Being educated is a fine thing. It just isn't worth $50 or 100 thousand in debt. For that money, you need something that will get you a job.
Fish says schools do not ‚Äúhire the most experienced teachers, but rather the cheapest teachers.‚ÄĚ That smells like union talk to me.
Universities traditionally hired people whose competence at instruction (whether of the technical or thrilling sort) was beside the point. Tenure-track professors were hired for their research abilities and the chance that they would reflect credit and prestige on the institution. Teaching was a chore they had to fit in on the side, which some did grudgingly and some with real enthusiasm and flair.
When a market developed for colleges that were more like trade schools, the focus shifted to hiring people who could transmit the skills that the customers wanted. Schools of that kind can do a great job of training students for particular jobs, but they're usually passing on knowledge that someone else developed. Their teachers do not spend their careers expanding the human knowledge of an academic field. If they are expanding the field of knowledge at all, they do it in their paid professional lives, then take a break at some point to teach what they've learned or developed.
Unions like to insist that pay-scales should track tenure rather than results. What we're often arguing about in this area is what kind of results students are willing to pay for, and sometimes what kind of results they should be willing to pay for in an ideal world.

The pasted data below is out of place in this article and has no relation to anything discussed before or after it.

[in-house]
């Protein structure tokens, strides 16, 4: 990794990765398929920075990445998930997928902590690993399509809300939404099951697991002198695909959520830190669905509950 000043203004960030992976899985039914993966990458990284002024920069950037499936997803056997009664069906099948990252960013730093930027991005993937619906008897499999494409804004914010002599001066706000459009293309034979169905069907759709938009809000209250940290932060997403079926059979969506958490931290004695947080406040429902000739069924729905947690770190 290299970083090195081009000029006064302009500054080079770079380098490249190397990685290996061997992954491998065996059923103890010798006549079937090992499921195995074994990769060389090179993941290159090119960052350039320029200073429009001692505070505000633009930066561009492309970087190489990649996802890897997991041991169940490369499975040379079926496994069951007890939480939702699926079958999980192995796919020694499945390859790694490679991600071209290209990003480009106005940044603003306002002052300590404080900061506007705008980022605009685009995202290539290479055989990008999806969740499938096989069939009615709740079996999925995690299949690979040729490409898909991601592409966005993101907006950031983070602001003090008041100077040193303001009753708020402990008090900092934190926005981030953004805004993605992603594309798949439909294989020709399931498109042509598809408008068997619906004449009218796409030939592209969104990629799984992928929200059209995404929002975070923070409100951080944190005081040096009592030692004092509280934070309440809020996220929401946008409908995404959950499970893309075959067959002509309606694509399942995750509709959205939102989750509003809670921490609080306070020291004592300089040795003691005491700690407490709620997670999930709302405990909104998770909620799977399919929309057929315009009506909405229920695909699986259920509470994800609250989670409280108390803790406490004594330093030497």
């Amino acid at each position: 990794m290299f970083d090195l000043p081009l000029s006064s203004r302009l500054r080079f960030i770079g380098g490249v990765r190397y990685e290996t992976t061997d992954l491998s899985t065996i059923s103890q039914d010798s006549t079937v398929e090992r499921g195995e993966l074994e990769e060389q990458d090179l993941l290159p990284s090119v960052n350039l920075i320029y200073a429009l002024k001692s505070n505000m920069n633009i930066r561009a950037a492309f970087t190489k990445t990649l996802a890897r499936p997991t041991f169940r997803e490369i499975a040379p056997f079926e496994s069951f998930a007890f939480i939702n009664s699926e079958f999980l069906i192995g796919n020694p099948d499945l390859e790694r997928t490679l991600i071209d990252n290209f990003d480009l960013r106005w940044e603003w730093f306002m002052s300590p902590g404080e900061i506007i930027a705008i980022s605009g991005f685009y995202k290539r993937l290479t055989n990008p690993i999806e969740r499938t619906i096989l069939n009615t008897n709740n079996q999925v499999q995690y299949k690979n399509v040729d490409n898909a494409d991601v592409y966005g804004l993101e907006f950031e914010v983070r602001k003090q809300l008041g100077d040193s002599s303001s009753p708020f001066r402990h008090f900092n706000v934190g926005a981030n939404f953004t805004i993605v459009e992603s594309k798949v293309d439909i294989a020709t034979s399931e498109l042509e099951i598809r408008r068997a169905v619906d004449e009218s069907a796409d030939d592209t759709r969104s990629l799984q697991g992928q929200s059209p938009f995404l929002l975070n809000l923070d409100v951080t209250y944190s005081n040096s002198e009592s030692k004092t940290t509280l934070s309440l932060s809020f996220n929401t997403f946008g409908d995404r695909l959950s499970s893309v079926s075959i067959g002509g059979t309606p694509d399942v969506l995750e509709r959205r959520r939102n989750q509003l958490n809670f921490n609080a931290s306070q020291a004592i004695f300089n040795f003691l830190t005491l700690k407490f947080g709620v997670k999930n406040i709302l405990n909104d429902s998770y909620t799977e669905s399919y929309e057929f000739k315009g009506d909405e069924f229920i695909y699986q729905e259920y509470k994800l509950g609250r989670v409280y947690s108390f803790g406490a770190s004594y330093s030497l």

Tenure-track professors, by the way, were not traditionally paid a great deal. If you ran into a rich one, he probably was skilled at getting grants for research. University teaching paid a modest living wage that made possible a life of scholarship that was relatively cushioned from the pressure of the marketplace. If a research university kept up its reputation, it managed to secure grants from alumni and philanthropists and taxpayers, and that was how it stayed in business.
It's a half-formed idea, which perhaps others can help me out with here.
Any industry which regulates itself moves to a protectionism of the persons and values of its own elite.
Any industry regulated by the government moves to protect the persons and values of a different elite, sometimes overlapping, sometimes competitive.
Any industry regulated entirely by commercial concerns coarsens and adulterates its product, but is also the source for all innovation.
Regulation by church seems more varied and mixed, but includes a propensity to devoting enormous resources to wild geese that do not create the improvements hoped for.
There is considerable interpenetration of these in any complex society, and corruption or exploitation can come from many directions.
I frankly don't know what the proper balance of these is.